by Rabbi Wendy Spears
About two and a half years ago, I changed my Facebook profile photo to this image of Lady Liberty kissing Lady Justice. My promise was that it would remain as my profile photo until there was marriage equality throughout the United States. While I prayed and worked to make marriage equality a reality, I didn’t dare to dream that it would come so soon. That dream became a reality last Friday, June 26, 2015. I cried tears of joy, and reveled in the outpouring of celebration in the media and in my community.
The media has covered both sides of the marriage equality debate, playing up the opposition more than necessary and portraying religious voices primarily as part of this opposition. Within the Jewish community, both liberals and conservatives have celebrated the decision of the Supreme Court. I read an opinion piece in The Washington Post from an Orthodox rabbi which supported marriage equality. This is not to say that this Orthodox rabbi would officiate at a Jewish marriage ceremony for a same gender couple. Rather, the support is for marriage equality as a civil right in America.
My support for marriage equality comes from a religious as well as a political viewpoint. The interpretation of what marriage means in America has changed radically over the course of the 20th century and continues to do so into the 21st century. Historically, marriage was primarily a business transaction where a man purchased a woman from her father’s household. The groom gained a valuable worker for his own household as well as a vessel to bear his children. A woman was property, much like any other property a man could acquire. I don’t think that any American truly believes that this idea is what marriage is about today. Rather, it is an equal partnership between two adults who want to be a family and share a life together.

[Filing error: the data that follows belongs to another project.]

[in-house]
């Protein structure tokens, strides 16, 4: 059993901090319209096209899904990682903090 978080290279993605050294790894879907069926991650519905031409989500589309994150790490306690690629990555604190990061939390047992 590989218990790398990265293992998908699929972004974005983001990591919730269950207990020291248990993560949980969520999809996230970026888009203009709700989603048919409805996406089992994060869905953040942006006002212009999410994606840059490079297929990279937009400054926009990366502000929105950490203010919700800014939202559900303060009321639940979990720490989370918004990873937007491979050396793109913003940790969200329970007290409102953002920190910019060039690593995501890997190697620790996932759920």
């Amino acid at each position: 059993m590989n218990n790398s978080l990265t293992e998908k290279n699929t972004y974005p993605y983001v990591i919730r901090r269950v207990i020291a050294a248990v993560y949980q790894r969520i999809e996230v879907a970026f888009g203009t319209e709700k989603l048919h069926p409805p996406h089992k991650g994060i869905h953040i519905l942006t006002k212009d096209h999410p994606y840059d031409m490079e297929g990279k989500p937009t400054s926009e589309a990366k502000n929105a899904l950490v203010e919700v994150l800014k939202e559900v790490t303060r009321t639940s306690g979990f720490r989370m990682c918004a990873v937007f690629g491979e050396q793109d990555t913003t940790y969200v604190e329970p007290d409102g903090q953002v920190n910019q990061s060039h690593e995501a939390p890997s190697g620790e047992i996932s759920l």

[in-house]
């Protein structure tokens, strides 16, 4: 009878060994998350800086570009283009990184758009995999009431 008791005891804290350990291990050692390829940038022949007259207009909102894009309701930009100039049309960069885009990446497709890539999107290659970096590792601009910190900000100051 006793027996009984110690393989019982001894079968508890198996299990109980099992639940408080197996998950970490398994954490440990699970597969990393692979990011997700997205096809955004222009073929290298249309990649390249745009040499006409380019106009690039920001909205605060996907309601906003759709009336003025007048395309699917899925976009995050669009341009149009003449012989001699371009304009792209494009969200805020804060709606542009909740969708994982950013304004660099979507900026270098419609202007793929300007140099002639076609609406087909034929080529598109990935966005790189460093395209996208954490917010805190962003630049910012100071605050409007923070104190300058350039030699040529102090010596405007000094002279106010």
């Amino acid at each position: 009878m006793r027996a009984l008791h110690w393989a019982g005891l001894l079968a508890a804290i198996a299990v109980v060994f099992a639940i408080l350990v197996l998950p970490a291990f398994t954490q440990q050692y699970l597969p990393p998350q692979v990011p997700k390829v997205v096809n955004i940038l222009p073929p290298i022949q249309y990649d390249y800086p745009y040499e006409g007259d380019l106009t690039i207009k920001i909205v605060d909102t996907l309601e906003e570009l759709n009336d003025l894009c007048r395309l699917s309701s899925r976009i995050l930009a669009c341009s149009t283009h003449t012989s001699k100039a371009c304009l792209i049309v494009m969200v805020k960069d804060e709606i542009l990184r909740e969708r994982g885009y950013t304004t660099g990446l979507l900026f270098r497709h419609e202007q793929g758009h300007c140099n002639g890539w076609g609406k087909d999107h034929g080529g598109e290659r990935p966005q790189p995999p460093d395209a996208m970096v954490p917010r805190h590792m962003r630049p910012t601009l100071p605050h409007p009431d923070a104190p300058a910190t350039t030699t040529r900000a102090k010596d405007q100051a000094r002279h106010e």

So, too, in Judaism, the philosophy of marriage is changing. My colleague Rabbi Dr. Rachel Adler has written extensively on marriage as partnership in her book Engendering Judaism. She was instrumental in developing the many egalitarian and liberal Jewish marriage documents available to all couples from Ketubah Ketubah and MP Artworks. These ideas and documents intersect easily to include same gender couples.
Judaism is an interpretive tradition and culture that has adapted to time and place throughout the course of our history. We don’t take the words in the Bible and other literature just at face value or surface level. It isn’t enough to read the English text; it is crucial to examine the Hebrew as well. It is also important to read the questions and comments of scholars from Jewish history as well as contemporary opinions. We pick and choose what we hold close as our values and what we discard. For example, in Deuteronomy 21:18, parents are instructed to take a rebellious son to the town elders to have him stoned to death. I’m happy we don’t do this anymore. I am reluctant to rely on the Bible exclusively as a proof text for anything. So when I read in the newspaper or in online media that some conservative Christians say that the Bible reserves marriage for one man to one woman, I can’t agree. The Bible has many more passages that promote polygamous marriage than it does about anything regarding same gender relationships (about which it really says very little).
As a religious person who believes that all people are created in the Divine image, I prefer to focus on the big picture that marriage equality is a benefit to society as a whole. Judaism views the family home as a place of peace, safety, and hospitality. This type of home fosters community and the Jewish value of making the world a better place (tikkun olam). I also value the Jewish principle that developed from Genesis 2:18, that it isn’t good for a person to be alone. Everyone should have a suitable partner who helps them to achieve their best self and life path. Each person must choose for him/herself who that best person is.
While there is still much healing to be done in our world, the achievement of marriage equality is a big victory. I choose to celebrate this moment with exuberant joy.
Rabbi Wendy Spears is a community rabbi in Los Angeles. Find her at http://www.rabbiwendy.com.